Vodafone has slammed the government’s so-called snoopers’ charter, warning that the proposed legislation to monitor communication risks undermining trust in British telco firms.
Vodafone has expressed concern that authorities’ power to tap into and access its network would be a “major imposition on the freedom of an operator”.
In a submission to the Draft Investigatory Powers Bill committee the firm questions whether this “intrusive power is necessary at all”.
“A balance needs to be struck between protecting the UK from terrorists and criminals whilst ensuring the vast majority of law abiding members of society have the right for their private information to be protected,” Vodafone wrote.
The telco giant is joined by a range of companies in criticising the proposal. American tech giants are among those raising concerns about the legislation, with Apple, Facebook, Google, Twitter, Yahoo and Microsoft all making submissions to the committee highlighting potential issues with cross-border jurisdiction and rejecting attempts to deliberately weaken encryption.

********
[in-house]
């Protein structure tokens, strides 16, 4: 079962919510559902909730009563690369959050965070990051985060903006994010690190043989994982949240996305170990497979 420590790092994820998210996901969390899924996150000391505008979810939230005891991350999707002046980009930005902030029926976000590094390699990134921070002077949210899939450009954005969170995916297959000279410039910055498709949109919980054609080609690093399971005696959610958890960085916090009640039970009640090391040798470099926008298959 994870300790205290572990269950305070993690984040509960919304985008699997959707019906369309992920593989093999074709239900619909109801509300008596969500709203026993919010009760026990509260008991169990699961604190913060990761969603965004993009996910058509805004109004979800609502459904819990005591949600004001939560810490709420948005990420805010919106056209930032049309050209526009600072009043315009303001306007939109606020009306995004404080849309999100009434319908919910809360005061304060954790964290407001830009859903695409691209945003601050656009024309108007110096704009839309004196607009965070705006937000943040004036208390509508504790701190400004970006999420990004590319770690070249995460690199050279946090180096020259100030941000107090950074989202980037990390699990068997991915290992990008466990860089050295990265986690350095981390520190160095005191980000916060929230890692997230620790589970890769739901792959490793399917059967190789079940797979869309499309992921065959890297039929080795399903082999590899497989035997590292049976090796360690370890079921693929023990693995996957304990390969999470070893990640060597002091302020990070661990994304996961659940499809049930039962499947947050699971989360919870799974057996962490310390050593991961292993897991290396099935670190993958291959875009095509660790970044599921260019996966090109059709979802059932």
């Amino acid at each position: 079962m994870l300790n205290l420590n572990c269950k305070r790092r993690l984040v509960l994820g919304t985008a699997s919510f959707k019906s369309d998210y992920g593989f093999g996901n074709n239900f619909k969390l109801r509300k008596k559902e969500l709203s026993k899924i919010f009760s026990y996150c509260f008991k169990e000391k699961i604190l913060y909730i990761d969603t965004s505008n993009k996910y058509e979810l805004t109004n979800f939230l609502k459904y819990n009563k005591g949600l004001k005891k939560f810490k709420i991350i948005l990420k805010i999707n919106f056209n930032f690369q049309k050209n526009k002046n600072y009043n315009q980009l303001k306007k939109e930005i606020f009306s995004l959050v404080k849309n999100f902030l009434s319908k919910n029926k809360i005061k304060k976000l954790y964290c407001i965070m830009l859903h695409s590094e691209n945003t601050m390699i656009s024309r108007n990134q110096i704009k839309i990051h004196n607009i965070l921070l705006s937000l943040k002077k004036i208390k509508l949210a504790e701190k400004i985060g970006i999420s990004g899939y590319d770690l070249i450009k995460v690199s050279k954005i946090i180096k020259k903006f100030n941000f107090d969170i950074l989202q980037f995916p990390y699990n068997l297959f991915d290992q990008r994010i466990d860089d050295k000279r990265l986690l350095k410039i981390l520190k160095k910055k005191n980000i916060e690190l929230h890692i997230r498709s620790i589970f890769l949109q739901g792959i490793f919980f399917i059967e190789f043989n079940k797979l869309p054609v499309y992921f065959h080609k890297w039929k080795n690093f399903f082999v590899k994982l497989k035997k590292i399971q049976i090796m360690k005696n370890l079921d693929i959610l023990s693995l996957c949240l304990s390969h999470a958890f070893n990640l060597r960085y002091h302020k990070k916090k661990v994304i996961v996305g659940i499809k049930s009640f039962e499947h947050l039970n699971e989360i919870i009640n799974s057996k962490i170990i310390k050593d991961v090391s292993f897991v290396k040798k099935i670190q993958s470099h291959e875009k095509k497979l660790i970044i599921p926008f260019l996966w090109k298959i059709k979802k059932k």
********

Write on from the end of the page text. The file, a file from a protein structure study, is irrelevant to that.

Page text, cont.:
Last month Apple accused the UK government not only of “weakening security for hundreds of millions of law abiding customers” but also argued that the proposed bill risked causing “serious international conflicts”.
The government wants to introduce the new bill to update their powers to investigate terrorism, by giving police access to communication data.
This isn’t the first time Vodafone or other telco firms have raised questions about the proposd bill. Vodafone, EE, O2, Three and BT have previously all queried the cost that introducing the snoopers’ charter would bring.